Turning Coffee into Theorems
This one is taken from Chapter 92 of Mind Hacks, a book published by O’Reilly. PDF = oreilly.com/catalog/mindhks/chapter/hack92.pdf
After you’ve drunk a cup of tea or coffee, the caffeine diffuses around your body, taking less than 20 minutes to reach every cell, every fluid (yes, every fluid) of which you’re made. Pretty soon the neurotransmitter messenger systems of the brain are affected too. We know for certain that caffeine’s primary route of action is to increase the influence of the neurotransmitter dopamine, although exactly how it does this is less clear. Upshifting the dopaminergic system is something caffeine has in common with the less socially acceptable stimulants cocaine and amphetamine, although it does so in a different way.
Neurons use neurotransmitters to chemically send their signals from one neuron to the next, across the synapse (the gap between two neurons). There are many different neurotransmitters, and they tend to be used by neurons together in systems that cross the brain. The neurons that contain dopamine, the dopaminergic system, are found in systems dealing with memory, movement, attention, and motivation. The latter two are what concern us here.Via the dopaminergic system, caffeine stimulates a region of the subcortex (the brain beneath the cerebral cortex) called the nucleus accumbens, a part of the brain known to be heavily involved in feelings of pleasure and reward. Sex, food, all addictive drugs, and even jokes cause an increased neural response in this area of the brain. What happens with addictive drugs is that they chemically hack the brain’s evolved circuitry for finding things rewarding—the ability to recognize the good things in life and learn to do more of them.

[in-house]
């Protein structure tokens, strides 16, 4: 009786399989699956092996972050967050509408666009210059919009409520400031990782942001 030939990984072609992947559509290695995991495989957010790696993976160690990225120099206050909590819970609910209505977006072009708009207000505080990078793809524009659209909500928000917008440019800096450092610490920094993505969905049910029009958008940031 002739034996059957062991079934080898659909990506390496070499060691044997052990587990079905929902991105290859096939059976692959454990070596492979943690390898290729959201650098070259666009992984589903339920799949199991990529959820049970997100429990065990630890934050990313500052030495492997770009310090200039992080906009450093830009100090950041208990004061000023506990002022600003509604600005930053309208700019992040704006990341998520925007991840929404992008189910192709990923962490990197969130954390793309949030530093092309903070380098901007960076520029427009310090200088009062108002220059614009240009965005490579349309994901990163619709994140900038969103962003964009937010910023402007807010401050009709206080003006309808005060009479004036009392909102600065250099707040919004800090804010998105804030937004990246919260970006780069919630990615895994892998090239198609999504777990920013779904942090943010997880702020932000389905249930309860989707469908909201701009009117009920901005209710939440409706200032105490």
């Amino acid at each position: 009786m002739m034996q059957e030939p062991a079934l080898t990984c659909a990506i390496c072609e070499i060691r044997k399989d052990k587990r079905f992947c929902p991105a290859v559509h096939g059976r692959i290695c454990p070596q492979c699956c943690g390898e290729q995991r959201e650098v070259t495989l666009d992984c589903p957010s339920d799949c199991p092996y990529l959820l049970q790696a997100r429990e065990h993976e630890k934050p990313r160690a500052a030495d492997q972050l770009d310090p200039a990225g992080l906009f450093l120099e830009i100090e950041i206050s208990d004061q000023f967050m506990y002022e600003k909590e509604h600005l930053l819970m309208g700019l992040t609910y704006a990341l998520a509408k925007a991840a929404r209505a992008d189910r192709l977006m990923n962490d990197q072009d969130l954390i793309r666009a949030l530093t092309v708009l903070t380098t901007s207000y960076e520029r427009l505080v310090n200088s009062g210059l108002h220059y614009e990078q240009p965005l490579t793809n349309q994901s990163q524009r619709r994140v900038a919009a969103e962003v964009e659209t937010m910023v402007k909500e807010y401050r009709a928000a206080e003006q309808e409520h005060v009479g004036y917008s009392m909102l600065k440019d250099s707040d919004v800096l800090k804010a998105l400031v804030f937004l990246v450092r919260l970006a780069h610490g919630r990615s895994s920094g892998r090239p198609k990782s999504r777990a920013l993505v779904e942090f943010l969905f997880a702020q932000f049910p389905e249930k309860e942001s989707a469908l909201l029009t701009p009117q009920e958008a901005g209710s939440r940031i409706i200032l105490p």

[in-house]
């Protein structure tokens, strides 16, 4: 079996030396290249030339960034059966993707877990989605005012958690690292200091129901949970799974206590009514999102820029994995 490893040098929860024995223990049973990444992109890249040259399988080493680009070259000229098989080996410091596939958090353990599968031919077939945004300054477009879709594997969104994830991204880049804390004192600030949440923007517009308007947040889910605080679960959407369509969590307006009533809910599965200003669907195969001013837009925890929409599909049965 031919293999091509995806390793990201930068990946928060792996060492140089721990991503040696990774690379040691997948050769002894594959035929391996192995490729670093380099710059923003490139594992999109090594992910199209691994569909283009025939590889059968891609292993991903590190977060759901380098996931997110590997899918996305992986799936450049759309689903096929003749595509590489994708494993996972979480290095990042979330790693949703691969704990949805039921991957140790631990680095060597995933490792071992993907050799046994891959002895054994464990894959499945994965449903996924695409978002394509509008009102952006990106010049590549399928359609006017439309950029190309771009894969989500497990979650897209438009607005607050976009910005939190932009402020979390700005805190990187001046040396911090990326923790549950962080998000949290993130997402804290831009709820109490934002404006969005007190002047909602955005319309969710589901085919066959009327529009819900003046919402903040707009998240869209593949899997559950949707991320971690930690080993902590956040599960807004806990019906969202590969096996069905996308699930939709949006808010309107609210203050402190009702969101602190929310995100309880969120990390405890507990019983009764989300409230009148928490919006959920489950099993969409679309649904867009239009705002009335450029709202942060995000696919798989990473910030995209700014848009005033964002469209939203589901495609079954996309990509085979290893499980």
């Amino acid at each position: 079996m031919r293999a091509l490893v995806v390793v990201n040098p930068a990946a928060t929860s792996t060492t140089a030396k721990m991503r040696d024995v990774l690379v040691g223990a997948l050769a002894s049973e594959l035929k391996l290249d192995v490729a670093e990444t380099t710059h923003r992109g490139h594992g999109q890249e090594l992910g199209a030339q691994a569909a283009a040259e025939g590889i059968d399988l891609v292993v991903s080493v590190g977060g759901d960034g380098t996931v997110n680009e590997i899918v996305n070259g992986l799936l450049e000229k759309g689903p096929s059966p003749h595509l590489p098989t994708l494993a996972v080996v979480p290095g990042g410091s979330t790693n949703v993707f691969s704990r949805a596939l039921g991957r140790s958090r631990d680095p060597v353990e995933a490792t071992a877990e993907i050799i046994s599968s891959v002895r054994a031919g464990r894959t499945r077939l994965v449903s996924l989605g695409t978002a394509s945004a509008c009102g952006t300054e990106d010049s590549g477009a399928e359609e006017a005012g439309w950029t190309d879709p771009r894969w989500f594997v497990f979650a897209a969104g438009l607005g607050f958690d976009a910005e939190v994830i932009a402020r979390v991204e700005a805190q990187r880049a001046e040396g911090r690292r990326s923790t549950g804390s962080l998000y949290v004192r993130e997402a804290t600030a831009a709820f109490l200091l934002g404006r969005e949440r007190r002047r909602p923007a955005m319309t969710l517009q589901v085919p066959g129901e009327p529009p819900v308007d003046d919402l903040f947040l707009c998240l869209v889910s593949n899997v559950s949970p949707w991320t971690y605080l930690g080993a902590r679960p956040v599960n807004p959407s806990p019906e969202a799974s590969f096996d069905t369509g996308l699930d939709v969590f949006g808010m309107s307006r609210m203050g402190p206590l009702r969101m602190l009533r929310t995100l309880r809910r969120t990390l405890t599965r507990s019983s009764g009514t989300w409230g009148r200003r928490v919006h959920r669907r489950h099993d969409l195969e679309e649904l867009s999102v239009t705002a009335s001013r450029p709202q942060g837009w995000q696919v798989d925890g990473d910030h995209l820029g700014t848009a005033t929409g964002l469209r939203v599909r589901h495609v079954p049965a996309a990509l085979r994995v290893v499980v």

The jury is still out on whether most caffeine addicts are really benefiting from their compulsion to regularly consume a brown, socially acceptable, liquid stimulant. While some killjoys claim that most addicts are just avoiding the adverse effects of withdrawal, it is more likely that most people use caffeine more or less optimally to help them manage their lives. One study even went so far as to say “regular caffeine usage appears to be beneficial, with higher users having better mental functioning.” So it’s not just pleasure-seeking, it’s performance-enhancing.
Coffee is strongly associated with two things: keeping you awake and helping you do useful mental work. In fact, it can even be shown to help physical performance. The association with creative mental work is legendary, although the cognitive mechanisms by which this works are not clear. As early as 1933, experiments had shown that a cup of coffee can help you solve chess problems, but the need for experiments has been considered minimal given the massive anecdotal evidence. As the mathematician Paul Erdös said, “A mathematician is a device for turning coffee into theorems.” Academics, designers, programmers, and creative professionals everywhere will surely empathize.